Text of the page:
The PCA9685 is a 16-channel I2C-bus controlled LED controller optimized for Red/Green/Blue/Amber (RGBA) color backlighting applications. Each LED output has individual 12-bit resolution (4096 steps) PWM controller with a fixed frequency. The controller operates at a programmable frequency from a typical 24 Hz to 1526 Hz with a duty cycle that is adjustable from 0% to 100% so the LED can be set to output a specific brightness. All outputs are set to the same PWM frequency.
With the PCA9685 as the master chip, the 16-channel 12-bit PWM Servo Driver only needs 2 pins to control 16 servos, thus greatly reducing the occupant I/Os. Moreover, it can be connected to 62 driver boards at most in a cascade way, which means it will be able to control 992 servos in total。

1. Contains an I2C-controlled PWM driver with a built-in clock. It means, unlike the TLC5940 family, you do not need to continuously send it signals tying up your microcontroller; it’s completely free running!
2. 5V compliant, which means you can control it from a 3.3V microcontroller and still safely drive up to 6V outputs, which is good when you want to control white or blue LEDs with a 3.4V+ forward voltage
3. Supports using only two pins to control 16 free-running PWM outputs – you can even chain up 62 breakouts to control up to 992 PWM outputs.
4. 3 pin connectors in 4 groups, so you can plug in 16 servos at one time (Servo plugs are slightly wider than 0.1″ so you can only stack 4 adjacent ones on 0.1″-hole female headers.
5. 12-bit resolution for each output – for servos, that means about 4us resolution at an update rate of 60Hz.
6. Size: 62 x 26 mm

Based on the above introduction, we can see the module applies the PCA9685 chip as the controller. It can control the output of the 16-channel PWM values. We can manage the PWM frequency and duty cycle to control the servo precisely by programming the controller.
The turn-on time of each LED driver output and the duty cycle of PWM can be controlled independently using the LEDn_ON and LEDn_OFF registers.
If we set the LED_ON time to 409 and LED_OFF time to 1228, the duty cycle of PWM should be:
(1228-409/4096) x 100%= 20%

The servo works like this: The PWM signal captured by the receiving channel is transmitted to the signal demodulation circuit, and a DC offset voltage is generated. Next, this voltage will be compared with the potentiometer’s voltage, and then the voltage drop between them will be input into the motor driving integrated circuit to make the motor rotate clockwise or counter-clockwise. When the rotating speed reaches a certain value, it will drive the potentiometer R0 to spin by the cascaded gear reducer. The motor would not stop rotating until the voltage drop decreases to 0. The servo is controlled by PWM signal, i.e., the changed duty cycle decides where the servo rotates to.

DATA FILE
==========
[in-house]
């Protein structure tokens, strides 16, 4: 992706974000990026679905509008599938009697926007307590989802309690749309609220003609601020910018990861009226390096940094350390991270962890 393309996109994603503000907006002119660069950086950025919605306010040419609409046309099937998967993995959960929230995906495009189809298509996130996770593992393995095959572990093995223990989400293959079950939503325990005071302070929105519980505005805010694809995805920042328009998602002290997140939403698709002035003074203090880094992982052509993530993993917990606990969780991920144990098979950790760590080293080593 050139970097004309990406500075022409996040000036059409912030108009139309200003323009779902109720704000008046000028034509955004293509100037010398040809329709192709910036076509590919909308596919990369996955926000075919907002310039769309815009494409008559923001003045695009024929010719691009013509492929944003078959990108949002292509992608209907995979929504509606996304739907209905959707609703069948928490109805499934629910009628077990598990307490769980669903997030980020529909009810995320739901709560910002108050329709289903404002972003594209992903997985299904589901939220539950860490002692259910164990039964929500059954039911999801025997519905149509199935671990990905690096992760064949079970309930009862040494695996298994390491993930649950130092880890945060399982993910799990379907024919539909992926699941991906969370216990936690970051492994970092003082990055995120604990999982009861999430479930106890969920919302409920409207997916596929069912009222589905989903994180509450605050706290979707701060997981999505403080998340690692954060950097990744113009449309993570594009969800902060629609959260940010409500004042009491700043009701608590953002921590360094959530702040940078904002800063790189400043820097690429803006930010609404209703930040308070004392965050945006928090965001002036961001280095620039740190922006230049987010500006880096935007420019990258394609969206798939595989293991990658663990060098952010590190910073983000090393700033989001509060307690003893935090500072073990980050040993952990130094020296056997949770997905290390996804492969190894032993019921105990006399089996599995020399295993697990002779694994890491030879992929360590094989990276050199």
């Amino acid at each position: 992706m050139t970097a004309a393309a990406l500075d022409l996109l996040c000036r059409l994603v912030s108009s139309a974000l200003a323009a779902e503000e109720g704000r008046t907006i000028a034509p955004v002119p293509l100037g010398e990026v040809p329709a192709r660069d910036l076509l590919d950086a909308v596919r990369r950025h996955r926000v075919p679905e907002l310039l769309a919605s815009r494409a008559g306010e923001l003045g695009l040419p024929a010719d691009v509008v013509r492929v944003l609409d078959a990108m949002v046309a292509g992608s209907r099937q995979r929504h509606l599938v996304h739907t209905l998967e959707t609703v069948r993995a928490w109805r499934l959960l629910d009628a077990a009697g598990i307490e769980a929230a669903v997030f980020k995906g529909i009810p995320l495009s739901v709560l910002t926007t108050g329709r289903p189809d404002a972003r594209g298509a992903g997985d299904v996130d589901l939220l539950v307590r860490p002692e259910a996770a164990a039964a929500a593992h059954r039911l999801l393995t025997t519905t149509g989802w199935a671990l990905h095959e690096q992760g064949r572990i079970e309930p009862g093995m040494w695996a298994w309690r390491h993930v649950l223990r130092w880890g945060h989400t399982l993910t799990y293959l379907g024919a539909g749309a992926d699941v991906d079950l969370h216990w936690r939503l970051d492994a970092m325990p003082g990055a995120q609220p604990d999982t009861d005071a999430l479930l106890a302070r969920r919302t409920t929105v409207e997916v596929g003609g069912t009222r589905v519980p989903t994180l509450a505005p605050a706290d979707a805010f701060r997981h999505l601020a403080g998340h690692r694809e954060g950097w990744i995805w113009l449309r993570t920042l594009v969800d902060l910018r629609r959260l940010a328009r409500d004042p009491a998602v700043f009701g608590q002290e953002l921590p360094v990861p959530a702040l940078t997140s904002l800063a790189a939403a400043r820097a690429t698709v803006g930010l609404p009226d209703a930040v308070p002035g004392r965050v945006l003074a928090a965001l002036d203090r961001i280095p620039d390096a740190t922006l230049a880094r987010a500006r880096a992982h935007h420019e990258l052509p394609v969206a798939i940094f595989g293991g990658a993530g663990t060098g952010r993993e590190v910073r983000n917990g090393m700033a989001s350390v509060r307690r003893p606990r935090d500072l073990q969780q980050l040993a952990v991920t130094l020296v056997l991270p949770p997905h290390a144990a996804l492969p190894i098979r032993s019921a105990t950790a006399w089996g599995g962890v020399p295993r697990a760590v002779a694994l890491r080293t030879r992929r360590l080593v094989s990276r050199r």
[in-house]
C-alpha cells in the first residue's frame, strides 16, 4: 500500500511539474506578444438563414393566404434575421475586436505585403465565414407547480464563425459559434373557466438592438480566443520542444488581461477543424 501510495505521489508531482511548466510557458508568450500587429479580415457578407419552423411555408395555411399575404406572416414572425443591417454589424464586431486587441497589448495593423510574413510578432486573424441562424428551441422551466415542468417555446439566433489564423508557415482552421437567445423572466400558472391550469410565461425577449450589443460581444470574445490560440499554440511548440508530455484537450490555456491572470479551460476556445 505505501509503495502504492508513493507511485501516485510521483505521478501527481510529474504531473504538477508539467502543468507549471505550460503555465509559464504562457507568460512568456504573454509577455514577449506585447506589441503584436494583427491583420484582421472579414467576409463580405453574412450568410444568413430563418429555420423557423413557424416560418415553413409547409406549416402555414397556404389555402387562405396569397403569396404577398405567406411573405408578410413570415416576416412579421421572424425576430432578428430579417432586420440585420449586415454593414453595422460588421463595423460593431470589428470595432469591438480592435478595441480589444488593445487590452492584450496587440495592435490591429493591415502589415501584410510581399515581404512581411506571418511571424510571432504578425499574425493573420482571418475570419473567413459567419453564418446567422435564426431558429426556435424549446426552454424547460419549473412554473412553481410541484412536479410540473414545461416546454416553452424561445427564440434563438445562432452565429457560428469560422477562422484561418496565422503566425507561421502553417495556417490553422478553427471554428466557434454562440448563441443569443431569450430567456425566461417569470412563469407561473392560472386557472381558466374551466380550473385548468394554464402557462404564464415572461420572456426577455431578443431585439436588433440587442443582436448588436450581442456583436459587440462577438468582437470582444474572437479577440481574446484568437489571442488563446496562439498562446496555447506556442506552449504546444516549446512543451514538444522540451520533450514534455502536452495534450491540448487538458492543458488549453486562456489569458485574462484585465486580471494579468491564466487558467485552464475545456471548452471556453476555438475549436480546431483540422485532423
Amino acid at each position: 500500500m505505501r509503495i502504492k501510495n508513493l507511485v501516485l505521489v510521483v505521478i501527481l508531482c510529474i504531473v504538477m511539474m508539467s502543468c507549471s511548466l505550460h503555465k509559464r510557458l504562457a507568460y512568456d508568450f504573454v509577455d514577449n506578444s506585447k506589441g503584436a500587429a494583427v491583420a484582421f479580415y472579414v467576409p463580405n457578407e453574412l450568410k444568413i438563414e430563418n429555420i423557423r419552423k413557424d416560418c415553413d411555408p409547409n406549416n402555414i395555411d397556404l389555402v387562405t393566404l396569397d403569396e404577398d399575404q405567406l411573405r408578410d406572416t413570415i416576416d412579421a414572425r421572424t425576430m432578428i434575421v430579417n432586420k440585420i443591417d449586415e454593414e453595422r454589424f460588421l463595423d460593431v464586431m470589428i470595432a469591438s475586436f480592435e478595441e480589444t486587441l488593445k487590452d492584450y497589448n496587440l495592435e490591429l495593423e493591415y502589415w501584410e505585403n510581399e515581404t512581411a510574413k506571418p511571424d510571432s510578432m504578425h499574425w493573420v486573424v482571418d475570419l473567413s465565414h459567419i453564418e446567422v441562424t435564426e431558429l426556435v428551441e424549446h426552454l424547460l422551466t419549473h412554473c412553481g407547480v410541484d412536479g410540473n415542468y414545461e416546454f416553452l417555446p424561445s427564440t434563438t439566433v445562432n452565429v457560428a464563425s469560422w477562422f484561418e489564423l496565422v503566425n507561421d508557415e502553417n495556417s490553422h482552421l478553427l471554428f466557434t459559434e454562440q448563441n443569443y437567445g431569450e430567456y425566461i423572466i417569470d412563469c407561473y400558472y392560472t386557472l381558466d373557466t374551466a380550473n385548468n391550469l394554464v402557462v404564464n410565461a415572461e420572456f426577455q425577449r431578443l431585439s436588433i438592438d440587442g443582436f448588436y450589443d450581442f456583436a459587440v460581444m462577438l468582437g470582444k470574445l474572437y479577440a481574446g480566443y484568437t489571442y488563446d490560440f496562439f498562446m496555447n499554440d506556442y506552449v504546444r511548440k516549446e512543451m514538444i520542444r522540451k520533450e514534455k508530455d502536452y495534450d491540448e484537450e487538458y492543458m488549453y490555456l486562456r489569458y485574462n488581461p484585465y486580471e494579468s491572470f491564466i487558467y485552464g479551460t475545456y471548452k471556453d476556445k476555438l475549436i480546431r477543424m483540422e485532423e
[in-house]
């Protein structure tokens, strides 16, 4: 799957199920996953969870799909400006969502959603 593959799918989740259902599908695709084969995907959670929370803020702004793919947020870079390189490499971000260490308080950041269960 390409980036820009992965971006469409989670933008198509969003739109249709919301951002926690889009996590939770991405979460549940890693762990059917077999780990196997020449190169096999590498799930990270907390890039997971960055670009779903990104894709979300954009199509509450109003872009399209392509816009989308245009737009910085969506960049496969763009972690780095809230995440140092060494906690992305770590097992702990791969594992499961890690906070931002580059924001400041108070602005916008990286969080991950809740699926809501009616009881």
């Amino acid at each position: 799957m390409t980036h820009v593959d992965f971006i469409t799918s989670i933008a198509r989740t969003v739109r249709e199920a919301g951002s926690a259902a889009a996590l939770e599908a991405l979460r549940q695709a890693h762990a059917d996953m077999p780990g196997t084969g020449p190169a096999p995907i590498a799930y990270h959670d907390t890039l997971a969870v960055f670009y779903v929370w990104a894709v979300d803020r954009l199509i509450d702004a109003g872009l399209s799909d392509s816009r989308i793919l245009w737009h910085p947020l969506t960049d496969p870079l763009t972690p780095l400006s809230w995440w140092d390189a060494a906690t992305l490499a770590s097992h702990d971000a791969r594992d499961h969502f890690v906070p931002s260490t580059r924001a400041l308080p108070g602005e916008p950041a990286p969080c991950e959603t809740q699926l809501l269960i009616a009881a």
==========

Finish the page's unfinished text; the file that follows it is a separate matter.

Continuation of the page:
Address the Boards
Each board in the chain must be assigned a unique address. This is done with the address soldering pads on the upper right edge of the board. The I2C base address for each board is 0x40. The binary address that you program with the address soldering pads is added to the base I2C address. To program the address offset, use a drop of solder to bridge the corresponding address jumper for each binary ‘1’ in the address.

Board 0: Address = 0x40 Offset = binary 00000 (no jumpers required)
Board 1: Address = 0x41 Offset = binary 00001 (bridge A0 as in the photo above)
Board 2: Address = 0x42 Offset = binary 00010 (bridge A1)
Board 3: Address = 0x43 Offset = binary 00011 (bridge A0 & A1)
Board 4: Address = 0x44 Offset = binary 00100 (bridge A2)

State the objects
After assigning the address, you need to state an independent object for each board in the code. See the code below:


Adafruit_PWMServoDriver pwm1 = Adafruit_PWMServoDriver(0x40);
Adafruit_PWMServoDriver pwm2 = Adafruit_PWMServoDriver(0x41);
void setup() {
  Serial.println("16 channel PWM test!");
  pwm1.setPWMFreq(1600);  // This is the maximum PWM frequency
  pwm2.setPWMFreq(1600);  // This is the maximum PWM frequency

After stating the objects, you can now control the servos via programming as you like!

Raspberry Pi drive SG90 servo


PCA9685 Schematic diagram